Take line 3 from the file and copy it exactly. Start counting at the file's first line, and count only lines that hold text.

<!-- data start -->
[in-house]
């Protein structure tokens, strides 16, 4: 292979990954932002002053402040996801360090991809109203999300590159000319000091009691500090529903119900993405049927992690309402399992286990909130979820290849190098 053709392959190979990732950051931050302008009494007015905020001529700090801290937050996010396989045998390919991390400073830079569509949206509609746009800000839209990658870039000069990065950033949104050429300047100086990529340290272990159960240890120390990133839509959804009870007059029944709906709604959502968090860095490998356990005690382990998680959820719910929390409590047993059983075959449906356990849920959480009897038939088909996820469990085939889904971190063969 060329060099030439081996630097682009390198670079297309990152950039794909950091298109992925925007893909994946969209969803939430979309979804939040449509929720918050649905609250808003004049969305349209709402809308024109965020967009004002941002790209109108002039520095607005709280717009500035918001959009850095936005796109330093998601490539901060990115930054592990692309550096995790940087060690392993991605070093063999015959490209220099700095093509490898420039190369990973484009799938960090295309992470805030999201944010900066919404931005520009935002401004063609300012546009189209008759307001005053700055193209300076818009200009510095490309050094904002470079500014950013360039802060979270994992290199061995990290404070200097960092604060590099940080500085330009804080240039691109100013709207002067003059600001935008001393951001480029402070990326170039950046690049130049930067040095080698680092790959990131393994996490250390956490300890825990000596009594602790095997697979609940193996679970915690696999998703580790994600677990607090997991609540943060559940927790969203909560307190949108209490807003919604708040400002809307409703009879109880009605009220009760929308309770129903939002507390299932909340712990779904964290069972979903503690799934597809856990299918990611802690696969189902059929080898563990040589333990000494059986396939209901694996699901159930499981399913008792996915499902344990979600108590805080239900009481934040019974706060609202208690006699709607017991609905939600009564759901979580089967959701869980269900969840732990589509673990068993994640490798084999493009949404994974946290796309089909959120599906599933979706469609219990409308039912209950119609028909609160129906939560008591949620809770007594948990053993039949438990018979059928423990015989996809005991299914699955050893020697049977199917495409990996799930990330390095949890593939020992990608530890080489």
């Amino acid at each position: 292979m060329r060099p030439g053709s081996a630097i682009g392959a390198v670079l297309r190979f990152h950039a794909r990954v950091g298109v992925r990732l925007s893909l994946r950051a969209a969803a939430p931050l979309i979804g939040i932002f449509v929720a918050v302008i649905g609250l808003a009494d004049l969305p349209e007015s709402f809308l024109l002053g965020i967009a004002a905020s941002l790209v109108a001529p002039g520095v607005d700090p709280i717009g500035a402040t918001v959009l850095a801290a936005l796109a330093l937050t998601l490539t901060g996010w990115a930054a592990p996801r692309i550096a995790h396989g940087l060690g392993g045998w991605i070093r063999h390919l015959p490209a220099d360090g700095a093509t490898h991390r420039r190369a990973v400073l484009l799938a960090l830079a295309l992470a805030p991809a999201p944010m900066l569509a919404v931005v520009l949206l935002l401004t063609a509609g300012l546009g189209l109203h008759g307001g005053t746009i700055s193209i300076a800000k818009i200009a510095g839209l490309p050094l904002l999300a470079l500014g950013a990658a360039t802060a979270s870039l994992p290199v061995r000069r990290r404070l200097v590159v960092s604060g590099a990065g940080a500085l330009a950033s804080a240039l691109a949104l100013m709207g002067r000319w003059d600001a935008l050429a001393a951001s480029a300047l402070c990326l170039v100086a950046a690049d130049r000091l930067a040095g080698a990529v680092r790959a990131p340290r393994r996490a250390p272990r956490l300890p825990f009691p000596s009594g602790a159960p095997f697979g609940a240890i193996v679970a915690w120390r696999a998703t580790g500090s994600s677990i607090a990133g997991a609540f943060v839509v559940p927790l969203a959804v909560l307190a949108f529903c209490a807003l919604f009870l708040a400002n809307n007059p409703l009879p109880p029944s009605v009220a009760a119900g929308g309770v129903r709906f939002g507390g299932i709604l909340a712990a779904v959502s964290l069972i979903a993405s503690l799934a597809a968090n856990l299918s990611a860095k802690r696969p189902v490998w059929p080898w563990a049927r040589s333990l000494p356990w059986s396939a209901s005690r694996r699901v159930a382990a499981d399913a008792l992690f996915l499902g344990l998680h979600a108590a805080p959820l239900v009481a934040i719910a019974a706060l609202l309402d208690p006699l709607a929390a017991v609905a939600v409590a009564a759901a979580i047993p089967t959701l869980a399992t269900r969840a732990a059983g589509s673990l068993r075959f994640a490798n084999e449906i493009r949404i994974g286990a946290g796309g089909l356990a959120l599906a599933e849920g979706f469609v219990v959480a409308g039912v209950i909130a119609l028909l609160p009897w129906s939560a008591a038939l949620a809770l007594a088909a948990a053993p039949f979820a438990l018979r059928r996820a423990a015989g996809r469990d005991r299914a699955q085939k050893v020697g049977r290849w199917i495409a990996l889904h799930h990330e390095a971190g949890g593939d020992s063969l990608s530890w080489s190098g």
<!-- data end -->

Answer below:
């Amino acid at each position: 292979m060329r060099p030439g053709s081996a630097i682009g392959a390198v670079l297309r190979f990152h950039a794909r990954v950091g298109v992925r990732l925007s893909l994946r950051a969209a969803a939430p931050l979309i979804g939040i932002f449509v929720a918050v302008i649905g609250l808003a009494d004049l969305p349209e007015s709402f809308l024109l002053g965020i967009a004002a905020s941002l790209v109108a001529p002039g520095v607005d700090p709280i717009g500035a402040t918001v959009l850095a801290a936005l796109a330093l937050t998601l490539t901060g996010w990115a930054a592990p996801r692309i550096a995790h396989g940087l060690g392993g045998w991605i070093r063999h390919l015959p490209a220099d360090g700095a093509t490898h991390r420039r190369a990973v400073l484009l799938a960090l830079a295309l992470a805030p991809a999201p944010m900066l569509a919404v931005v520009l949206l935002l401004t063609a509609g300012l546009g189209l109203h008759g307001g005053t746009i700055s193209i300076a800000k818009i200009a510095g839209l490309p050094l904002l999300a470079l500014g950013a990658a360039t802060a979270s870039l994992p290199v061995r000069r990290r404070l200097v590159v960092s604060g590099a990065g940080a500085l330009a950033s804080a240039l691109a949104l100013m709207g002067r000319w003059d600001a935008l050429a001393a951001s480029a300047l402070c990326l170039v100086a950046a690049d130049r000091l930067a040095g080698a990529v680092r790959a990131p340290r393994r996490a250390p272990r956490l300890p825990f009691p000596s009594g602790a159960p095997f697979g609940a240890i193996v679970a915690w120390r696999a998703t580790g500090s994600s677990i607090a990133g997991a609540f943060v839509v559940p927790l969203a959804v909560l307190a949108f529903c209490a807003l919604f009870l708040a400002n809307n007059p409703l009879p109880p029944s009605v009220a009760a119900g929308g309770v129903r709906f939002g507390g299932i709604l909340a712990a779904v959502s964290l069972i979903a993405s503690l799934a597809a968090n856990l299918s990611a860095k802690r696969p189902v490998w059929p080898w563990a049927r040589s333990l000494p356990w059986s396939a209901s005690r694996r699901v159930a382990a499981d399913a008792l992690f996915l499902g344990l998680h979600a108590a805080p959820l239900v009481a934040i719910a019974a706060l609202l309402d208690p006699l709607a929390a017991v609905a939600v409590a009564a759901a979580i047993p089967t959701l869980a399992t269900r969840a732990a059983g589509s673990l068993r075959f994640a490798n084999e449906i493009r949404i994974g286990a946290g796309g089909l356990a959120l599906a599933e849920g979706f469609v219990v959480a409308g039912v209950i909130a119609l028909l609160p009897w129906s939560a008591a038939l949620a809770l007594a088909a948990a053993p039949f979820a438990l018979r059928r996820a423990a015989g996809r469990d005991r299914a699955q085939k050893v020697g049977r290849w199917i495409a990996l889904h799930h990330e390095a971190g949890g593939d020992s063969l990608s530890w080489s190098g």